- Beyond Boycotts: Sport during the Cold War in Europe ed. by Philippe Vonnard, Nicola Sbetti, and Grégory Quin
In their introduction to Beyond Boycotts: Sport during the Cold War in Europe, editors Philippe Vonnard, Nicola Sbetti, and Grégory Quin posit that their goal is to present a more complex exploration of sport during the Cold War. They, along with their contributing authors, have succeeded in bringing to light various case studies from the period that provide readers with a more nuanced understanding of how sport and the politics of the time intertwined.
A central theme that runs through the compilation is that, while focus tends to be on the divisions and conflicts of the Cold War, numerous instances also existed where members of the divided blocs cooperated. For instance, Sylvain Dufraisse informs us that, before the Soviet Union debuted in the 1952 Helsinki Olympics, it had already begun working with other European nations, on both sides of the Iron Curtain, to improve its sporting programs. Vonnard and Kevin Marston write about how UEFA, the European [End Page 432] union of soccer federations, existed as an organization that spanned the divide between the competing blocs, and Stefan Scholl considers how the European Sports Conference attempted to do the same. The ideological competition also influenced nations to adopt the training methods of their competitors, as Daniel Svensson and Anna Åberg show was the case in the evolution of scientific training methods used by skiing federations in the Soviet Union and Sweden.
Conflict is not absent from the work, and the first essay by Sbetti explores the political maneuvering between Italy and Yugoslavia over Trieste, a city that both nations claimed as their own. Also often overlooked is the use of sport by the anticommunist Franco regime. Juan Antonio Simón describes how Spain employed sport in an attempt to re-enter the international community, with not a little ideological difficulty.
Europe is the primary scene of action for the bulk of the contributions, but there are also essays that consider non-European actors. François Doppler-Speranza explores how American servicemen, primarily from Chambley AFB, attempted to use basketball to build relations between the U.S. military and their French hosts. Claire Nicolas explains how, as part of the nonaligned movement, Ghana's Young Pioneers used sport to promote their newly independent nation and Pan-Africanism. In their essay about a similar instance of sporting diplomacy between China and Switzerland that also had economic motives, Quin and Quentin Tonnerre inform readers that "ping-pong diplomacy" did not end with matches between the People's Republic of China and the United States. Souvik Naha re-examines how the Cold War narrative that grew around the chess match between Boris Spassky and Bobby Fischer simplified the story of the competitors, neither of whom could be fit into neat ideological categories.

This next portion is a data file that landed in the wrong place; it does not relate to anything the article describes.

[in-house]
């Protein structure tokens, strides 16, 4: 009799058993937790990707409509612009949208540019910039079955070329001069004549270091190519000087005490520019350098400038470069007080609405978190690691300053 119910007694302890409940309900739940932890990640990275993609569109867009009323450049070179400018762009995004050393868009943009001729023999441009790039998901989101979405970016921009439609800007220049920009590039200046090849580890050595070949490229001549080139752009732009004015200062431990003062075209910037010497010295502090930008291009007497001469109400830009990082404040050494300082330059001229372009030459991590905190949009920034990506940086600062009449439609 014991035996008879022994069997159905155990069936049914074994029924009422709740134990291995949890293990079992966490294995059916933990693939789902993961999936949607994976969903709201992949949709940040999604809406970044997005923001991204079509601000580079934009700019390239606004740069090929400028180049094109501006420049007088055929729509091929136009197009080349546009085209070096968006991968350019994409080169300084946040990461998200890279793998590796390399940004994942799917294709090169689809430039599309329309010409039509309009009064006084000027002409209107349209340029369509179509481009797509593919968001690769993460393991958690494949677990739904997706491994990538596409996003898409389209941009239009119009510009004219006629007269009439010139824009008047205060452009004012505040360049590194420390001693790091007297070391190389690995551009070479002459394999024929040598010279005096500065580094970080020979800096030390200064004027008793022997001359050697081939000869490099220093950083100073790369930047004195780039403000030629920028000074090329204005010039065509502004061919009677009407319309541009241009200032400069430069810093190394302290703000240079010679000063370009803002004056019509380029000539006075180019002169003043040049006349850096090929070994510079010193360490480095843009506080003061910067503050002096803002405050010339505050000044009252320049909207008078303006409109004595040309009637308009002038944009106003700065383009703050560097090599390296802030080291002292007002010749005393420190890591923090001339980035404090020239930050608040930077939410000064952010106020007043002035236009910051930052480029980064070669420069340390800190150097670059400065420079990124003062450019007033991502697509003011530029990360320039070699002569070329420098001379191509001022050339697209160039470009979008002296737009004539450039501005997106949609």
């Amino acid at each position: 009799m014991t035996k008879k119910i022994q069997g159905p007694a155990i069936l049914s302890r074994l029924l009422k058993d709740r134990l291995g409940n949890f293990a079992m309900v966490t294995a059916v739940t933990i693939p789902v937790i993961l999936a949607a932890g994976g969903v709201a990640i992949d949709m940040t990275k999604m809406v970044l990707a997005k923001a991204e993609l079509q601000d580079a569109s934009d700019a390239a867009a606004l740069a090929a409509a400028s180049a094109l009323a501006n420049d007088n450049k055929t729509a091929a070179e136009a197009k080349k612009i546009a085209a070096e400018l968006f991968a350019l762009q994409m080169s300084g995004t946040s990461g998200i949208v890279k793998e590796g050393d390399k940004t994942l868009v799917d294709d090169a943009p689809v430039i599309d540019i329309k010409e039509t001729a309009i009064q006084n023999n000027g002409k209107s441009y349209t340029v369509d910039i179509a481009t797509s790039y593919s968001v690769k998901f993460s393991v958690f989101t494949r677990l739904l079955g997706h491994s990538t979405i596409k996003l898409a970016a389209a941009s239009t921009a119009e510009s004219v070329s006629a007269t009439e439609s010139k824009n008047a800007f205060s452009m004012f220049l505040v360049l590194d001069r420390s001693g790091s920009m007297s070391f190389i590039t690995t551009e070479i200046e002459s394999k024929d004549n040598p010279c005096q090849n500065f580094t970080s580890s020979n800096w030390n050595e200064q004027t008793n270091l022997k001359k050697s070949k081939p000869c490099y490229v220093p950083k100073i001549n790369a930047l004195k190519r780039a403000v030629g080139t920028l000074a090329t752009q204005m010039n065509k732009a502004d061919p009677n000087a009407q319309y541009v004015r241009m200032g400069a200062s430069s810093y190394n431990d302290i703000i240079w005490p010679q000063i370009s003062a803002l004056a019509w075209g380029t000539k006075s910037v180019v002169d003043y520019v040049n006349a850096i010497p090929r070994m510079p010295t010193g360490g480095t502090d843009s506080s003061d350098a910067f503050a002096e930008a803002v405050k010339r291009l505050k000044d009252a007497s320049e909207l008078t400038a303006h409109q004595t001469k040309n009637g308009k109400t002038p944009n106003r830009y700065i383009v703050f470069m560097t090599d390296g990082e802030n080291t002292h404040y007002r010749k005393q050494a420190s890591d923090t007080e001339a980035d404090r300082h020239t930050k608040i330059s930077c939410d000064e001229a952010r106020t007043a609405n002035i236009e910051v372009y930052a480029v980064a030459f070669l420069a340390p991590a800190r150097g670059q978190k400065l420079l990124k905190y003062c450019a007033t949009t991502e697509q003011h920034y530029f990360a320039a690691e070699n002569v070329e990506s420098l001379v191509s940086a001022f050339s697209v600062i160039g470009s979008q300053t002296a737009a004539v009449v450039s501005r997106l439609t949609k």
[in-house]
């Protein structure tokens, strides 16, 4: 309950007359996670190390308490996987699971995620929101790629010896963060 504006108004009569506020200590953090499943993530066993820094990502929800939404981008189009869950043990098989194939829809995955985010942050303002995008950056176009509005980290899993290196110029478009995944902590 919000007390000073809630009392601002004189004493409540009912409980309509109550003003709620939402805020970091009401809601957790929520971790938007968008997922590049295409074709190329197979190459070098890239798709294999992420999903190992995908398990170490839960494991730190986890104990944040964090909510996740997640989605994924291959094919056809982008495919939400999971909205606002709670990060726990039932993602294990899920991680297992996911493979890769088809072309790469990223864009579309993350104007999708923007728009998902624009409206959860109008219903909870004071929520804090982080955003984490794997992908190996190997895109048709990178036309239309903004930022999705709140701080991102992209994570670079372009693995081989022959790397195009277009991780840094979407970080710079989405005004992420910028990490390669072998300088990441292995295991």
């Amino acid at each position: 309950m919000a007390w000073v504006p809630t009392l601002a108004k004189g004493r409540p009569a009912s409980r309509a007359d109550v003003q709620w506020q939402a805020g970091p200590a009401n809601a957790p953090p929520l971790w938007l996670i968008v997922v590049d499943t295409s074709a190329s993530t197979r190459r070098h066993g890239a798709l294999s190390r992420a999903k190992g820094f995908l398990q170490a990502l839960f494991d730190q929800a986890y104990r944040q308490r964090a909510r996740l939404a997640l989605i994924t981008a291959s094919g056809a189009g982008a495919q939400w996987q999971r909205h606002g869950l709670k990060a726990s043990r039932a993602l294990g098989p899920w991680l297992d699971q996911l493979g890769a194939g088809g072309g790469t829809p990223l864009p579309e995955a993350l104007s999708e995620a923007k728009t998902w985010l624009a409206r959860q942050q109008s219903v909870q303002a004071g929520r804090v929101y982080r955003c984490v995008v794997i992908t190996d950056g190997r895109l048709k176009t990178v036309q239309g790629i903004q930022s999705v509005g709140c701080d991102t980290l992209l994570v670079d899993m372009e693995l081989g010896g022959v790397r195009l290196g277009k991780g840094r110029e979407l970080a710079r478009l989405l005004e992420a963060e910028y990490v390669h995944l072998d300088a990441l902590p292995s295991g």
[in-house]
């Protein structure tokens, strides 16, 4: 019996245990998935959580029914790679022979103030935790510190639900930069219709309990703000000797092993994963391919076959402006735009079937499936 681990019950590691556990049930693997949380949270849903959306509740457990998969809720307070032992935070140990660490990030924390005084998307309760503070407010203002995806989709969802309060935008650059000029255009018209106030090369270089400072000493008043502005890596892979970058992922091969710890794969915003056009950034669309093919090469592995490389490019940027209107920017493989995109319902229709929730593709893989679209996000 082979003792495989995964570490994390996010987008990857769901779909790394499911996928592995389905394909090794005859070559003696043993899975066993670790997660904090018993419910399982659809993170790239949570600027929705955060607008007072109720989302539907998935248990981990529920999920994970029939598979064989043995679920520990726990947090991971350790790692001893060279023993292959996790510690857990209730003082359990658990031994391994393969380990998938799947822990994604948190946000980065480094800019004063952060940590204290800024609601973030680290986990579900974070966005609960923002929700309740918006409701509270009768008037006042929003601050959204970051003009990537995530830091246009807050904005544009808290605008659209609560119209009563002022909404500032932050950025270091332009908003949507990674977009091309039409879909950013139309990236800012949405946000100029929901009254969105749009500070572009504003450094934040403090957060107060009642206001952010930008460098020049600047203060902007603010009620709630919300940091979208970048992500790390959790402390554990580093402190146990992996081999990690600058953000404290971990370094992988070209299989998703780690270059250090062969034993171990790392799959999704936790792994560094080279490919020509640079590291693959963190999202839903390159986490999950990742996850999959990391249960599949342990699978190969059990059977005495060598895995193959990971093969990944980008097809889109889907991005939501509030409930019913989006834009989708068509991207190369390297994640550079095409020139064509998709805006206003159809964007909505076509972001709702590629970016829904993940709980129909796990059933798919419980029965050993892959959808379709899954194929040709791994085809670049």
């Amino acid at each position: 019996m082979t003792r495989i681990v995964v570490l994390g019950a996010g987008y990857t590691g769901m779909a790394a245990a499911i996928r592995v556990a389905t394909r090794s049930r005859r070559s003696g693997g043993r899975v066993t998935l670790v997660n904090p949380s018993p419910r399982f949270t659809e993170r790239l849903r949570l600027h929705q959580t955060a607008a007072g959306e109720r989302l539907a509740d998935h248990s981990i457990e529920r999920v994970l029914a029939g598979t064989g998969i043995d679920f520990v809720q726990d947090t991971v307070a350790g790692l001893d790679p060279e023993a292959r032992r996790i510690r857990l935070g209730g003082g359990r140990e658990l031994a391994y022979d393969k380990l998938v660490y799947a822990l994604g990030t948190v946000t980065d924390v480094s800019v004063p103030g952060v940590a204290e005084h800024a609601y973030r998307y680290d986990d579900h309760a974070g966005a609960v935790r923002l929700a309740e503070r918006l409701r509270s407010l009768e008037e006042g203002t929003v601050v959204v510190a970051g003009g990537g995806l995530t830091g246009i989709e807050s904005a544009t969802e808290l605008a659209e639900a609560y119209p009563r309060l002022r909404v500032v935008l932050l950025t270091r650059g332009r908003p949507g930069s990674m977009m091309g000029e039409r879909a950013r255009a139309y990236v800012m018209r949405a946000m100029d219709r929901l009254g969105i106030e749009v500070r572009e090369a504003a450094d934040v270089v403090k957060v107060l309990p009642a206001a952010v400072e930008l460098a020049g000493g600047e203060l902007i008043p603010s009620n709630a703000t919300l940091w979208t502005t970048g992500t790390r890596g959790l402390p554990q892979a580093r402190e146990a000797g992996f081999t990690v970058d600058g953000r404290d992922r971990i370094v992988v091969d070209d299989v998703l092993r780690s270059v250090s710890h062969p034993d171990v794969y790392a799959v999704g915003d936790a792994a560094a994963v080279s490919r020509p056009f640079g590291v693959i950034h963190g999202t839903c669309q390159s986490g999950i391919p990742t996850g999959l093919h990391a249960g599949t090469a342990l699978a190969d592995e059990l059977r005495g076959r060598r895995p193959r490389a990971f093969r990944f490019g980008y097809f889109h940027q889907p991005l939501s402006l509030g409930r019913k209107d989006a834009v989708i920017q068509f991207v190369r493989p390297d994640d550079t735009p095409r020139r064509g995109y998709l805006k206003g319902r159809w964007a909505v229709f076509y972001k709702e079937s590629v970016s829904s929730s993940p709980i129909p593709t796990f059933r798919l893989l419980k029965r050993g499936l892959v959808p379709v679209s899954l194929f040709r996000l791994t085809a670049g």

In his afterword, historian Martin Polley argues that the contributors to Beyond Boycotts have succeeded in doing what the title promises; they have highlighted lesser-known episodes from the sporting record of the Cold War. The contributors have indeed brought focus to several often-overlooked or ignored facets of the sporting historiography of the period. This work should be of great interest to historians of sport and specifically of sport during the Cold War. By discussing Spanish, Ghanaian, Italian/Yugoslavian, and others' use of sport for diplomatic and nationalistic purposes, they have added to the information to which we have easy access. Their discussion of the collaborative efforts of nations and nonstate actors also adds another layer of complexity to a narrative that often promotes a simpler story of the communist bloc versus the capitalist.
There are a few essays that should form the basis for more research. One in particular is Duffraise's on Soviet efforts to improve their practice by training with other nations' athletes and learning from their coaches. The typical history relates that the Soviets burst onto...